Researchers conducting survey on respect in U of M workplaces
Supported by the Social Sciences and Humanities Research Council of Canada, the survey is aimed at advancing research into incivility as a form of aggression, and providing the university and its members a better understanding of how to promote respectful treatment in the workplace. The University has endorsed this project, but they will not have access to the data.
“Whether those you work with are perfectly polite or horribly disrespectful, we need to hear your voice,” Hershcovis says. “It’s important that we reach everyone. We’re really grateful to the hundreds of University of Manitoba employees who have shared their experiences so far.”
The survey, conducted in collaboration with researchers at the University of Michigan and the London School of Economics and Political Science, is conducted in three waves. The three surveys track, over the space of a year, the degree to which employees have witnessed incivility and been treated uncivilly themselves, how they respond to these experiences, and how these experiences affect them.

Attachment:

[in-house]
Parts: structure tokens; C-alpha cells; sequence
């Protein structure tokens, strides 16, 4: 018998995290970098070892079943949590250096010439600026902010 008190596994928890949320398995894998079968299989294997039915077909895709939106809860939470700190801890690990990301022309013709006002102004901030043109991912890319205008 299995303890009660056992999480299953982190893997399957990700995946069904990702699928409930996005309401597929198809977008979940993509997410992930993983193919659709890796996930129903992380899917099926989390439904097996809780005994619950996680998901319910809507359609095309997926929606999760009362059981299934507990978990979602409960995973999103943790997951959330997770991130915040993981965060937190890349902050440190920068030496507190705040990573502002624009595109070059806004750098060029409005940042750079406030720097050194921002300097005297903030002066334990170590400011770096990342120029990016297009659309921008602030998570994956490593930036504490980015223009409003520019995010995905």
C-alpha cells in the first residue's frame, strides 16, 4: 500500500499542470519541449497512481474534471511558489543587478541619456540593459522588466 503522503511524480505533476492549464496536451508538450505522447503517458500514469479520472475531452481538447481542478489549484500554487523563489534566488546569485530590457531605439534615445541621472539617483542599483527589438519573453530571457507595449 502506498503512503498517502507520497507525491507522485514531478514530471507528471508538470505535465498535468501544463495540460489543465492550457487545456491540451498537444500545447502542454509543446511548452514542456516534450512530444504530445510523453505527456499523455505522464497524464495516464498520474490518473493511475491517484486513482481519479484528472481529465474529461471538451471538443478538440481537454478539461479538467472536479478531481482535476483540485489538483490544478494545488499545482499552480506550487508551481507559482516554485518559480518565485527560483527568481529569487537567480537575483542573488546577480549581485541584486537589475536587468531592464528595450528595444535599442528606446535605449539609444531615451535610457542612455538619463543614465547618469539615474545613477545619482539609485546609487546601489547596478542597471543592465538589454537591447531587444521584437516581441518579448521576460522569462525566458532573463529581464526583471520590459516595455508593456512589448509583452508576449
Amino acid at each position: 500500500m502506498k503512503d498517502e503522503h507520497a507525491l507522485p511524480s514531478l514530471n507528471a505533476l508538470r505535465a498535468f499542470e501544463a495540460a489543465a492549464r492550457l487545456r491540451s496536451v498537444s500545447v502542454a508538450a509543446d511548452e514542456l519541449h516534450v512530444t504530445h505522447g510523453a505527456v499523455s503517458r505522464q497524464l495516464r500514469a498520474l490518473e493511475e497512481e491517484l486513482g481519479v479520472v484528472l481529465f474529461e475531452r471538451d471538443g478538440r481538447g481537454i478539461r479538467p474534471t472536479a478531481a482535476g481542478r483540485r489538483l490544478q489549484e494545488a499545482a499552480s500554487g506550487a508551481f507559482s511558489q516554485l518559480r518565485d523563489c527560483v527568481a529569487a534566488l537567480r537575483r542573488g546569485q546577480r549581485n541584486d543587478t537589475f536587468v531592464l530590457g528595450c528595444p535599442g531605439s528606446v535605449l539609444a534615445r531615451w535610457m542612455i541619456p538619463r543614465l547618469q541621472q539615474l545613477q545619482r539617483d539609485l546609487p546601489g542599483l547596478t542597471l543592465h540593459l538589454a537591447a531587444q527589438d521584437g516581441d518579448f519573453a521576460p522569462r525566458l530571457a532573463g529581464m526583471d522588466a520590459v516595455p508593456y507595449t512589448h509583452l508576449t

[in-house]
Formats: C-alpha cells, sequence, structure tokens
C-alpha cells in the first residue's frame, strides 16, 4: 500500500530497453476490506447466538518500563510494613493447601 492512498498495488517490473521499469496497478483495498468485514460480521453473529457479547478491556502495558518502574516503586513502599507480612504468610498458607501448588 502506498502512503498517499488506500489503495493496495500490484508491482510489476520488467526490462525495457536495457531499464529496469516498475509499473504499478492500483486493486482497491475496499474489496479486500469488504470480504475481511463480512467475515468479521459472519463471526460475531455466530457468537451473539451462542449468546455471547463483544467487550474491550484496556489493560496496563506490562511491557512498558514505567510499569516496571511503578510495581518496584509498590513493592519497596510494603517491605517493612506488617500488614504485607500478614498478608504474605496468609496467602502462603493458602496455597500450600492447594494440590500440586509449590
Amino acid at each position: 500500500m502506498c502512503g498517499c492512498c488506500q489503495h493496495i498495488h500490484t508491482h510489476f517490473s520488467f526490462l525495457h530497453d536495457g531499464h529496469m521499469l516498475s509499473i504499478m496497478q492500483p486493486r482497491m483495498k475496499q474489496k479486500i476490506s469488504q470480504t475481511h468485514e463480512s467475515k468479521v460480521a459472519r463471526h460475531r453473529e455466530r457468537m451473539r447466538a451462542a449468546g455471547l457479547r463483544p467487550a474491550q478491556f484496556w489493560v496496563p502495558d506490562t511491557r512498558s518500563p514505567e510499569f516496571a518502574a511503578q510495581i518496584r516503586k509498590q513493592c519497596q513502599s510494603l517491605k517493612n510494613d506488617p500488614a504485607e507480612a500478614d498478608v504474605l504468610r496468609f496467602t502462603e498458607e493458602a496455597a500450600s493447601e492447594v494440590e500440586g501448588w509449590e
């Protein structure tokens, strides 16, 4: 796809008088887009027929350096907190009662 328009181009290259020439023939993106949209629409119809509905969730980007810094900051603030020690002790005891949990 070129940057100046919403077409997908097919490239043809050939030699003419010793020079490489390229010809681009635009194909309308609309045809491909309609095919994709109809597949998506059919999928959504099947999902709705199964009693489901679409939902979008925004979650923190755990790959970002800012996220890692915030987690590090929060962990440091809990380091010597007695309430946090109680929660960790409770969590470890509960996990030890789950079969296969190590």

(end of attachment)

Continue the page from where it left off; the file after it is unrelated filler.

“We’re looking forward to sharing what we learn with all our participants,” Neville adds. “The team plans to summarize their findings, keeping each participant’s individual answers confidential, and send the summaries to the University, the employee unions and staff associations, and to the participants themselves. “We hope that the results of our research will help guide the university in shaping a more respectful work environment.”